This is the ultimate tax loophole that the rich use to avoid taxes. Technically, anyone can do it. But the more assets you have, the more you can take advantage of it. Here’s how it roughly works:
Step 1: you buy appreciating assets, like stocks and real estate.
Step 2: you borrow cash, using your assets as collateral. This means if you can’t pay back the loan, the bank can take your assets.
Unlike wage income (an employee’s earnings), borrowed money isn’t taxed. So while the employee is cash-rich and asset-poor, most of their money is taxed. For a founder who might be cash-poor and asset-rich (tons of equity but not much cash), if they follow steps 1 & 2, most of their money isn’t taxed.
They will have to pay interest, but interest rates are only a fraction of tax rates. Current personal loan rates are sitting under 3% while tax rates can go as high as 37%.
Step 3: you die. This is the ultimate exit strategy.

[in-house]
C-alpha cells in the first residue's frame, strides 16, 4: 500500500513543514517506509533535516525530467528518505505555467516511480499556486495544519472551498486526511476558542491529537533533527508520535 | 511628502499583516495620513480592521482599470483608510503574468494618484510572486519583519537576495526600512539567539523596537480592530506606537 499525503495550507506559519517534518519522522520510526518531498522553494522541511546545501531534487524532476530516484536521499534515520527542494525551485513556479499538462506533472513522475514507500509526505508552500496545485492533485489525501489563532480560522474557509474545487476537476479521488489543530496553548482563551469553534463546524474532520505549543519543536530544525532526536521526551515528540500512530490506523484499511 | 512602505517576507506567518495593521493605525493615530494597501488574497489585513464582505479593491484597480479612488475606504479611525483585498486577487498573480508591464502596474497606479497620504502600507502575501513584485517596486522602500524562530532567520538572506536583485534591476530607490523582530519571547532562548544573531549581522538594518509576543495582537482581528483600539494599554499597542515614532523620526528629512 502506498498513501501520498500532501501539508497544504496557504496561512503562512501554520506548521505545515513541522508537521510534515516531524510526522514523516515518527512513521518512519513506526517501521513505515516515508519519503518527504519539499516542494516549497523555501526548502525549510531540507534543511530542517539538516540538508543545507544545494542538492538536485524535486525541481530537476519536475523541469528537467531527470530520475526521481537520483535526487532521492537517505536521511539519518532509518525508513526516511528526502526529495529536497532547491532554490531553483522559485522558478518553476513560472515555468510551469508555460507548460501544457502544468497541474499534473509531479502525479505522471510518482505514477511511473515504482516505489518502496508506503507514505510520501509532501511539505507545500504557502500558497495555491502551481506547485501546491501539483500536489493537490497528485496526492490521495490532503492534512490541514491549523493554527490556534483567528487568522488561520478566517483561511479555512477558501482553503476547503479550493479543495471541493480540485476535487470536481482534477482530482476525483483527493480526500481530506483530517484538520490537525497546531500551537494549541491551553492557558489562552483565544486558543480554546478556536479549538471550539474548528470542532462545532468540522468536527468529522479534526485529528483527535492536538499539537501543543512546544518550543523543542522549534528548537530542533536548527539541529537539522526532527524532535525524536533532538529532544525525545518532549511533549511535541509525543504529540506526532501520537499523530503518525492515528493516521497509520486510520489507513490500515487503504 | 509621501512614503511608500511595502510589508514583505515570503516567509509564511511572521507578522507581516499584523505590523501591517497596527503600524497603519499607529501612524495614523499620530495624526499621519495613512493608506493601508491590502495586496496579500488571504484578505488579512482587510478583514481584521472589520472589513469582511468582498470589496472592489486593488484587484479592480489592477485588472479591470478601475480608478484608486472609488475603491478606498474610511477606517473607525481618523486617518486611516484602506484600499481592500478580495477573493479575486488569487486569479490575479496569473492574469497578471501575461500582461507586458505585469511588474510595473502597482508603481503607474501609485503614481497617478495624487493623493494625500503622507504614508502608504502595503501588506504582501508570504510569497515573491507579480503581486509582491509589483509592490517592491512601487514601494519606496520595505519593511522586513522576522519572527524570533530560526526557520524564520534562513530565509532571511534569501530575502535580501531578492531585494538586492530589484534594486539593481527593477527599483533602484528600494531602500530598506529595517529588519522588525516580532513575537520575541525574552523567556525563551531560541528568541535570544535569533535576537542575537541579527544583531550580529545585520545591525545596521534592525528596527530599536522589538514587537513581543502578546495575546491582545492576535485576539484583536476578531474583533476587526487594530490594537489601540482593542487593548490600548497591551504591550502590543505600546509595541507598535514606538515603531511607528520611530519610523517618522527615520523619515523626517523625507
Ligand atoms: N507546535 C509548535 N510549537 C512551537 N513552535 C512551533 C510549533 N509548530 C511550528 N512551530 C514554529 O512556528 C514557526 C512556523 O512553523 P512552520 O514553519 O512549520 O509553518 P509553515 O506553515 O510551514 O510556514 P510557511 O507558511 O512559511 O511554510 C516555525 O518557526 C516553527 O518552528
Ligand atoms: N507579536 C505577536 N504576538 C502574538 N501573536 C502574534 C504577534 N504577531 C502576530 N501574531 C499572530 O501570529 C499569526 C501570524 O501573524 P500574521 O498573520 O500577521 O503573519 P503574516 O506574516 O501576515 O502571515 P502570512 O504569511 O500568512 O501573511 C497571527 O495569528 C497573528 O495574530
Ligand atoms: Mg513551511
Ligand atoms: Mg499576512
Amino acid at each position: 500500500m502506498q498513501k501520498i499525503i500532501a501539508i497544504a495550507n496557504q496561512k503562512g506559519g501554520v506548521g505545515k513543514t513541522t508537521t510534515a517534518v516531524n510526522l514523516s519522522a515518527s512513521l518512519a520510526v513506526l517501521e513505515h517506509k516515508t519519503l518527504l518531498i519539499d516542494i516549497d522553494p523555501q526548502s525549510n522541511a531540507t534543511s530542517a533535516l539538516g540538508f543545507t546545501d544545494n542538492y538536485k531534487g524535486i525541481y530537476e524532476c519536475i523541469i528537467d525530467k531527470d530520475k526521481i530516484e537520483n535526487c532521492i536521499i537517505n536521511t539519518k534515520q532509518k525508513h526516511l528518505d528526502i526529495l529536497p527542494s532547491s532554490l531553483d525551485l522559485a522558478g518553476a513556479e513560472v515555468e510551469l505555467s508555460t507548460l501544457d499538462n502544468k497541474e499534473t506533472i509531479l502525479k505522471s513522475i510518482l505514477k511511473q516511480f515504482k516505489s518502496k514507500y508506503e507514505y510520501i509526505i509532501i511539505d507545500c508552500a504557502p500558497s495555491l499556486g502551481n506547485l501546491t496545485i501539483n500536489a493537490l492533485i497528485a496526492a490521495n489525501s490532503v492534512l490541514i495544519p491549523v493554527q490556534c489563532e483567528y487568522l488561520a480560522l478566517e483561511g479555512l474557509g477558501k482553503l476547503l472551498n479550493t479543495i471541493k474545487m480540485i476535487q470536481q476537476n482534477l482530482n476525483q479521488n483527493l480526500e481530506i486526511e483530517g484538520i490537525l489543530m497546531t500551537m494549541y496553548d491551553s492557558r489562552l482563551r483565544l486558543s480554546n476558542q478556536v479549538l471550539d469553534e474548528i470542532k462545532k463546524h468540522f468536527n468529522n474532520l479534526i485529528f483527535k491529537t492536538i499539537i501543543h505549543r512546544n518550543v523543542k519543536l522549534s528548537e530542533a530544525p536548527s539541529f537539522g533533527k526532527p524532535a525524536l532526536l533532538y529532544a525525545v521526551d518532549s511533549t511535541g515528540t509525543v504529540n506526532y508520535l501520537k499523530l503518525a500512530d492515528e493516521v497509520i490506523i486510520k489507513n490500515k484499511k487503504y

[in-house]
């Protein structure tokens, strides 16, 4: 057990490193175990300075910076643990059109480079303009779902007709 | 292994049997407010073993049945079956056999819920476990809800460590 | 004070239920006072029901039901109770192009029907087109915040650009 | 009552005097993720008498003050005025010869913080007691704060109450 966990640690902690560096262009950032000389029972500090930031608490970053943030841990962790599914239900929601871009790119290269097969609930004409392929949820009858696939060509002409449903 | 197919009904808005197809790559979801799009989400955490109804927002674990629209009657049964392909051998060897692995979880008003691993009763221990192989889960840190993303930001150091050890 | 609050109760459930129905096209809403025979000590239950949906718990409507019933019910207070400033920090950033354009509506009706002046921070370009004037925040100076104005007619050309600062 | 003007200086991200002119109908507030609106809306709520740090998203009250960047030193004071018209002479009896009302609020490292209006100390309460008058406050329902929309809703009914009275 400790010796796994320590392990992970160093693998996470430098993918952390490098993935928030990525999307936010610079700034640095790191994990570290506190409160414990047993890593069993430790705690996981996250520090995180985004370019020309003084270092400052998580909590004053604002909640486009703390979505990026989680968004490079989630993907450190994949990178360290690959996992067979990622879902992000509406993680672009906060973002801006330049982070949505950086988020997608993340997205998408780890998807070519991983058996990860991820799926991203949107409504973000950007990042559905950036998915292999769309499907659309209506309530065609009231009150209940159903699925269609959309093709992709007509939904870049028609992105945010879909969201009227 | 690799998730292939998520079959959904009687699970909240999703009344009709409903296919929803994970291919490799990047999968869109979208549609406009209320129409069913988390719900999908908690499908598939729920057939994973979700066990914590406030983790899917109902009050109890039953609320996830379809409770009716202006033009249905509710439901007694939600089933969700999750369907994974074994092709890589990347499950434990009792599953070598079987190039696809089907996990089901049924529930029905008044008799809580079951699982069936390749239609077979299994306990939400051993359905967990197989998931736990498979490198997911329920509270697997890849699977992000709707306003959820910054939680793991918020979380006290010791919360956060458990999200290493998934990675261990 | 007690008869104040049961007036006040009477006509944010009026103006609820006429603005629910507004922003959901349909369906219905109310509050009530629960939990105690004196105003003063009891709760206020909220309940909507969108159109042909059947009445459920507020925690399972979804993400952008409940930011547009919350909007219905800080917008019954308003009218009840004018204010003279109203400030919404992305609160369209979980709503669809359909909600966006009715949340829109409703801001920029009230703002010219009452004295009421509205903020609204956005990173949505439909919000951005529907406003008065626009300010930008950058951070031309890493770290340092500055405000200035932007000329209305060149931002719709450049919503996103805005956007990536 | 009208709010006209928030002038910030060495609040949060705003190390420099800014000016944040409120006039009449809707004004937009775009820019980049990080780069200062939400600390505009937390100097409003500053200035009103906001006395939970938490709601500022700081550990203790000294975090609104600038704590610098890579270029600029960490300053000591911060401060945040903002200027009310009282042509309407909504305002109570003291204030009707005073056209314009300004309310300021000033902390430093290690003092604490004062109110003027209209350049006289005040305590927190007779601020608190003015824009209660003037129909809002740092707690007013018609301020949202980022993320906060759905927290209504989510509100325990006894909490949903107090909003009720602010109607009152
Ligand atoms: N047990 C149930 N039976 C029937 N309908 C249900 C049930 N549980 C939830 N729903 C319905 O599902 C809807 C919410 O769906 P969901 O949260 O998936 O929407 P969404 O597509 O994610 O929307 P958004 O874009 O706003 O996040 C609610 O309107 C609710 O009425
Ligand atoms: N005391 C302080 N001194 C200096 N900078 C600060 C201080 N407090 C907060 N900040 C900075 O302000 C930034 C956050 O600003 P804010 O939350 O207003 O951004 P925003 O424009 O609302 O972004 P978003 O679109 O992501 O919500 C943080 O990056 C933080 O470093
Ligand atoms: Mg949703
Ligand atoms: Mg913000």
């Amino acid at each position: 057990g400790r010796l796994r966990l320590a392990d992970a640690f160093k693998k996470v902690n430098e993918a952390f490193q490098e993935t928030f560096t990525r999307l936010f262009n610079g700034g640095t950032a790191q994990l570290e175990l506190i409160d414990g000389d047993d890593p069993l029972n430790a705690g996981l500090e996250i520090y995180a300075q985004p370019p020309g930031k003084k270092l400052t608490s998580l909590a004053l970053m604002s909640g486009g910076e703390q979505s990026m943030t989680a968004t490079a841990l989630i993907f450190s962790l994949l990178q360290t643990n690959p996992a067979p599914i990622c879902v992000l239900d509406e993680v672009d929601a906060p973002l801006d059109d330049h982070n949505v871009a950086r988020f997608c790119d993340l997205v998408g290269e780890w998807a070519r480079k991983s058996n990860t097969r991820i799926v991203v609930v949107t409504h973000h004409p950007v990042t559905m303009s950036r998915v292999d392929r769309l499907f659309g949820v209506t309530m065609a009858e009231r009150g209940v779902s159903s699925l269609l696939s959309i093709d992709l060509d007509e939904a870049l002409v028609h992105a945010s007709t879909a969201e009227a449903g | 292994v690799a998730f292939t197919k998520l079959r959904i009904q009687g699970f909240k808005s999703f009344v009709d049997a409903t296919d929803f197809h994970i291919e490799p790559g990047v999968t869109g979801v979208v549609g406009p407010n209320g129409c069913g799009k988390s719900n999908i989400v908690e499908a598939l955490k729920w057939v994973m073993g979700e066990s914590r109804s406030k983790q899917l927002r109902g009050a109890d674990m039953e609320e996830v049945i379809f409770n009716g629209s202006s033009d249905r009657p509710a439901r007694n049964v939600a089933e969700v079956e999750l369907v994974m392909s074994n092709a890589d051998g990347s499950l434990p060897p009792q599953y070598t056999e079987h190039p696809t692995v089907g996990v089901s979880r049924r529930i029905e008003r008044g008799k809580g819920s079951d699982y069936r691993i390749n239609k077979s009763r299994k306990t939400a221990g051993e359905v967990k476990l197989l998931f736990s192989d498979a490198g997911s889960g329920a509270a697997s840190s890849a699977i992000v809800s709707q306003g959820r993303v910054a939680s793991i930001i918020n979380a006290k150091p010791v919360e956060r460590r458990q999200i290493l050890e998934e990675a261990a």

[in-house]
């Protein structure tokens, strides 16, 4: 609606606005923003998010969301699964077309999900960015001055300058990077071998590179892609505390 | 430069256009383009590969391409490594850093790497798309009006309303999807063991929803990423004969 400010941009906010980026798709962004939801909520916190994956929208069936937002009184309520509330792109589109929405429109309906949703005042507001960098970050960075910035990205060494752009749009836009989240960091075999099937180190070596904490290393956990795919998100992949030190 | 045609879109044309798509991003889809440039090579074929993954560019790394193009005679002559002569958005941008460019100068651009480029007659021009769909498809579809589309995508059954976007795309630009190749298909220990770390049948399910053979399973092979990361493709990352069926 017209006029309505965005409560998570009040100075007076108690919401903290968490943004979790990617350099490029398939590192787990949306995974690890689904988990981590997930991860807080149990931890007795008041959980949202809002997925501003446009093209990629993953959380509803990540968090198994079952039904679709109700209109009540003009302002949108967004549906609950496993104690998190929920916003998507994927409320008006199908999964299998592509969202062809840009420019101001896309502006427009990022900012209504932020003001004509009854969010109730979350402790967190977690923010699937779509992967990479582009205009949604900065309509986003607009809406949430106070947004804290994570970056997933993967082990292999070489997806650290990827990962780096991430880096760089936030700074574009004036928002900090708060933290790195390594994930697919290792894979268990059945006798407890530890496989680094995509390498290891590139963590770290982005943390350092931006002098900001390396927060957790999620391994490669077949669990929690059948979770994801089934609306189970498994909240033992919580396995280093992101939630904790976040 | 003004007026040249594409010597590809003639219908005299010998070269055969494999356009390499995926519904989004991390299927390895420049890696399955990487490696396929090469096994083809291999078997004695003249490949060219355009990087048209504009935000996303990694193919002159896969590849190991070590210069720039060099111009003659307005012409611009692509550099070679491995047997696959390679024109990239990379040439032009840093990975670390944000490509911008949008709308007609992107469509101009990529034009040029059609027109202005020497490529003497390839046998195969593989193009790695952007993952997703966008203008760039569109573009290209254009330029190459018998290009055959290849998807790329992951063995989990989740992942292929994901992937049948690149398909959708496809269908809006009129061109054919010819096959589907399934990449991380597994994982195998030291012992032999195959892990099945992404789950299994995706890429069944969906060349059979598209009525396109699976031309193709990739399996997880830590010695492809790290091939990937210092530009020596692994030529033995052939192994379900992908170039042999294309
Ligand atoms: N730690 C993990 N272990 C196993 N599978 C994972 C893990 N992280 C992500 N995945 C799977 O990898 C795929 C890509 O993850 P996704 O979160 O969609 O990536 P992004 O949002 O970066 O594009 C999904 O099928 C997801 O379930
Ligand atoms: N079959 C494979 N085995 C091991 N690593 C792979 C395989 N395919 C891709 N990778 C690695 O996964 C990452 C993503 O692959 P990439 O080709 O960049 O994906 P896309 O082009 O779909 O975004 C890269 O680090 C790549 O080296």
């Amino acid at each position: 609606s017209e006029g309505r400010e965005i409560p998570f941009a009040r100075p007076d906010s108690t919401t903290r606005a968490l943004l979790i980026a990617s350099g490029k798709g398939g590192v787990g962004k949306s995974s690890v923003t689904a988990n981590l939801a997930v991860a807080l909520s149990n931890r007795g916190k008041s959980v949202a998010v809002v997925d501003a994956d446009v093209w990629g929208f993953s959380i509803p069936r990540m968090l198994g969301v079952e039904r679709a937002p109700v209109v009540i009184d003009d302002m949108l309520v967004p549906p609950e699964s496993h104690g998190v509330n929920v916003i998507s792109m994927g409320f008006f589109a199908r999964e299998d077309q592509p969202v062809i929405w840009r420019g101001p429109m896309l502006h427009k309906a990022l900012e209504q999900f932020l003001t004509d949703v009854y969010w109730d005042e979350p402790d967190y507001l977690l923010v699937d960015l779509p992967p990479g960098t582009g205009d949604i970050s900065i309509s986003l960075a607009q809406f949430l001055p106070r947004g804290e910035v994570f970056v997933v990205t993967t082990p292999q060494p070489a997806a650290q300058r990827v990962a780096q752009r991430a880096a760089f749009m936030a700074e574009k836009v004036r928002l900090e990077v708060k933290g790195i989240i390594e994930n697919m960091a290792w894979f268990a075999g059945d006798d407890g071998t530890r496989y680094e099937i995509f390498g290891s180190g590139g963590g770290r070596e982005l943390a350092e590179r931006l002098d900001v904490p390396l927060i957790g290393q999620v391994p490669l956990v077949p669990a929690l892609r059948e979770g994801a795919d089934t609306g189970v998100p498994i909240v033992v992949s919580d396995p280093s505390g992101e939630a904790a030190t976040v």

If you own assets, you don’t get taxed until you sell. Selling is one form of exit. When you sell, you pay taxes on the capital gains. So if I buy 1 share of Apple at $100 today and in 2 years it grows to $150, if I sell at that time, I get taxed for the $50 of capital gains I’ve made.
However, if I hold forever and die, my family will inherit my shares. Let’s say I survive for another 50 years, and the share price is now at $1,000. If I sold while alive, that would be a capital gains of $900.
But due to a tax loophole known as “step-up”, when my assets transfer to my inheritors, the new cost basis is adjusted to the time of my death. That means from the tax perspective, it looks like my inheritors bought this Apple share at $1,000, even though they paid nothing and it was actually I who paid $100 way back.
And the cycle can actually infinitely continue.
Because thanks to my hard work, my offspring have an incredulous amount of wealth via these assets, and they can simply borrow and not really pay any taxes.